Anyways, knowing that the college we all attend is a party school is a good thing because we all go out and have a good time, while still staying on top of our studies. As a matter of fact, a couple of weeks ago at a Fraternity, I couldn’t help but notice that, excuse my bluntness, some people are horrid dancers. So, this got me to speculating on a couple of questions: What makes some people better dancers than others? Is one’s brain-functioning capacity involved? Do some people simply possess the natural talent?

Null hypothesis: There is no relationship between a person’s brain and his ability to dance “better” (more fluid and smooth) and control his body with a greater degree.

Alternative: Brain activity plays a critical role in how well someone can control his body to perform dance moves.

*I personally believe that the null hypothesis will be rejected.*

What is the dance called “Juju on that beat?”

The above video ^ is one of the recent crazes that teenagers today are talking about; a new dance called “Juju on that beat.” But I consistently find myself wondering what it is that makes some people better than others at performing dance moves, and so thats exactly what I set out to find through research in the scientific community.

The first scientific article that I happened to stumble upon seemed to attribute the lack of dance moves and beat rhythm to something called “beat deafness.” Unlike the majority of the human species, and very similar to other species within the animal kingdom, this affliction seems to effect a number of individuals that often cannot seem to recognize patterns in music, which, consequently, causes horrid dance movements; it simply does not come natural to some people, while others seem to be much more fluent in this physical language. In the very same article, there was research done by McGill University that attempted to find out exactly what causes “beat deafness” and why it only effects certain people. According to their studies, people who are actually beat deaf not only seem to lack normal coordination of the body, but also seem to have rough times recognizing beats and clapping to them accordingly. More specifically, two test beat deaf subjects named Mathieu and Marjorie, can easily create their own beats and clap to them when there is no sound or music, but when tunes begin to play, the disorder kicks into effect; thus, attempts at synchronization are the problem.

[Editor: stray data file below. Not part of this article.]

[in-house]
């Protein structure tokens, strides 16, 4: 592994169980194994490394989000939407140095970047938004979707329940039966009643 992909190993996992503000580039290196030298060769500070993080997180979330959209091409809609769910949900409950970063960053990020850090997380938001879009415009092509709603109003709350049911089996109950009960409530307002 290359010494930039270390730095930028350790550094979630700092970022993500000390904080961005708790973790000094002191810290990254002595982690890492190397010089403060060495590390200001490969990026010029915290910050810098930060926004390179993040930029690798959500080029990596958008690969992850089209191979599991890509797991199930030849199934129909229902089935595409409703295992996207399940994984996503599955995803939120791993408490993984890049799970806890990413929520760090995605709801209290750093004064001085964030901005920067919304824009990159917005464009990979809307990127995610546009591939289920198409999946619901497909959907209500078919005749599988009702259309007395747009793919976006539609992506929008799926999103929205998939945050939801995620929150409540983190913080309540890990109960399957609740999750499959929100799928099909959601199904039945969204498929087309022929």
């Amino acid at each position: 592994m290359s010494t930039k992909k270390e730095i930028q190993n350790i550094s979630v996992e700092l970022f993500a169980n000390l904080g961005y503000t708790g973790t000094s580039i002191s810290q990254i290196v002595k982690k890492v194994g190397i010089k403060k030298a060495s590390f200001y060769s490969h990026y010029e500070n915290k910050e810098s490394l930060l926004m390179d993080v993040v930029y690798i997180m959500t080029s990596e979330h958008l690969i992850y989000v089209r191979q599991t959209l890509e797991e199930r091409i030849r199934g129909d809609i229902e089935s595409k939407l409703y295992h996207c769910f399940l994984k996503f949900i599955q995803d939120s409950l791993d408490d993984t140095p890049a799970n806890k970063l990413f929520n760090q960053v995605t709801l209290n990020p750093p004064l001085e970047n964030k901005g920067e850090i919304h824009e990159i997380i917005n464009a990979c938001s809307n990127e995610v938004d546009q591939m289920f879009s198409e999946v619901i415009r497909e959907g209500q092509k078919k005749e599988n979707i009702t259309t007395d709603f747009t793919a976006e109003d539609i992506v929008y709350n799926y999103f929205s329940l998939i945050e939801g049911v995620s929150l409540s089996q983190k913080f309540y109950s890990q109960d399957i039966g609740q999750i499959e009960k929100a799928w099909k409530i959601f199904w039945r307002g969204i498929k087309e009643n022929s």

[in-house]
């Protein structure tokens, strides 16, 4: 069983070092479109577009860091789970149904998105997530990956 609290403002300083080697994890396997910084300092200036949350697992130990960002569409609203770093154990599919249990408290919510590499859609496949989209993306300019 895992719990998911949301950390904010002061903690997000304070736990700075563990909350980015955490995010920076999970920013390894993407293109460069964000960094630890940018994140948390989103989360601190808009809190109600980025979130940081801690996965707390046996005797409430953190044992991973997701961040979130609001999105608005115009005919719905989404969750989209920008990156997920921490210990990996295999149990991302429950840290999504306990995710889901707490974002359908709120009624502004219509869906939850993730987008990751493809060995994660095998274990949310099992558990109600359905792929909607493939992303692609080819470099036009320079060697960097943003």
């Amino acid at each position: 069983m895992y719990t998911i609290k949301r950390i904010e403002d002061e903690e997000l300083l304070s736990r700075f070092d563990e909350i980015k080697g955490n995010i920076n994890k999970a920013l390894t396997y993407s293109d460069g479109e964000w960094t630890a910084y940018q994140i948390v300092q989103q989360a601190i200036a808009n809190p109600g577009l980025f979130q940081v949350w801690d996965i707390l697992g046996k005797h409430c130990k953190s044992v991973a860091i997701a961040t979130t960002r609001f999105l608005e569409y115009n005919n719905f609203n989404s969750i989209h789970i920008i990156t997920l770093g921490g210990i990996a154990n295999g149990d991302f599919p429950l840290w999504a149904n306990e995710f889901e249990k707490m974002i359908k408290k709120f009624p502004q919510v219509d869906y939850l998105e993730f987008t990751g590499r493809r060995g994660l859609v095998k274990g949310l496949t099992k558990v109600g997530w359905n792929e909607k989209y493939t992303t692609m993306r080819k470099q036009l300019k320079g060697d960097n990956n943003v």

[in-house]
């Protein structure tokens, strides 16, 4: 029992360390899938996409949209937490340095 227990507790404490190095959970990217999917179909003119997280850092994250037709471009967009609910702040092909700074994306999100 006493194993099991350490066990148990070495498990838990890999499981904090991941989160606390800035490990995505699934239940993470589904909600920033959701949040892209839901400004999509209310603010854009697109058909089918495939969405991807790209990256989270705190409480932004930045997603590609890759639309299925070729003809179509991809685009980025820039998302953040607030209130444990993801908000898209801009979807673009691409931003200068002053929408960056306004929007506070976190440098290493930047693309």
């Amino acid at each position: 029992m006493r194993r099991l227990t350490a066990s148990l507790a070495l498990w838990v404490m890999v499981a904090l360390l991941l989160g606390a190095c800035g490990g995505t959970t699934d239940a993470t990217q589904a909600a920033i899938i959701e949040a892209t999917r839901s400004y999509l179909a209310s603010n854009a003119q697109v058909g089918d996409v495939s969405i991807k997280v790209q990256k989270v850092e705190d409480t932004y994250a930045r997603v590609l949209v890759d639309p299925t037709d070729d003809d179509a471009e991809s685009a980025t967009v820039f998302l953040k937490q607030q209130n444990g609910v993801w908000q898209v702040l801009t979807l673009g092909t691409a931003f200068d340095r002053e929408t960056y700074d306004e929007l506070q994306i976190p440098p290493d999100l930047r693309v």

Interestingly enough, scientists have concluded on something called an internal oscillator; these are the basic biological functions like heartbeats and talking that operate on the rhythms of the human body. Caroline Palmer, head of this research, suggests that both Mathieu and Marjorie lack these oscillators; essentially, this oscillator theory helps to support the fact that some people are simply not predisposed to adapting to changes in rhythm.

Some people suggest, however, that capabilities to learn new dance moves rely on how well the brain functions. In one article I read, the author explicates research done by Oxford University stating that GABA, gamma-aminobutyric acid, located in the brain largbrainely affects one’s ability to learn new moves and master them; this acid located in the human brain seems to function almost like a gate that regulates the transmission of signals between neural cells. In some people, these GABA levels are regulated with more ease than others, putting them at a much higher advantage; however, this does not necessarily conclude that those with less flexible gates will never master dancing!

Photo Credits

Both the studies suggest two opposing reasonings for the same problem: lack of fluidity and coordination when dancing. The first study implies that problems with dancing arise from a disorder known as “beat deafness,” while the second study attributes the same issues to differences in brain acids. Unlike the first study that has experiments both in effect and pending in the future, the second study has no actual experiments to support its claims. However, this does not necessarily mean that because there in no lab that there is no merit in what was concluded. There is definitely a possibility that either studies are correct, or even that both have scientific validity to some degree. With that being stated, my hypothesis that the null would be rejected is true, since the brain seems to correlate with the dancing abilities of certain people.

However, regardless of whether you possess the best dance moves in the world, or simply cannot seem to find the beat to a song, don’t let that stop you from having a great time and enjoying a little physical relief once in a while!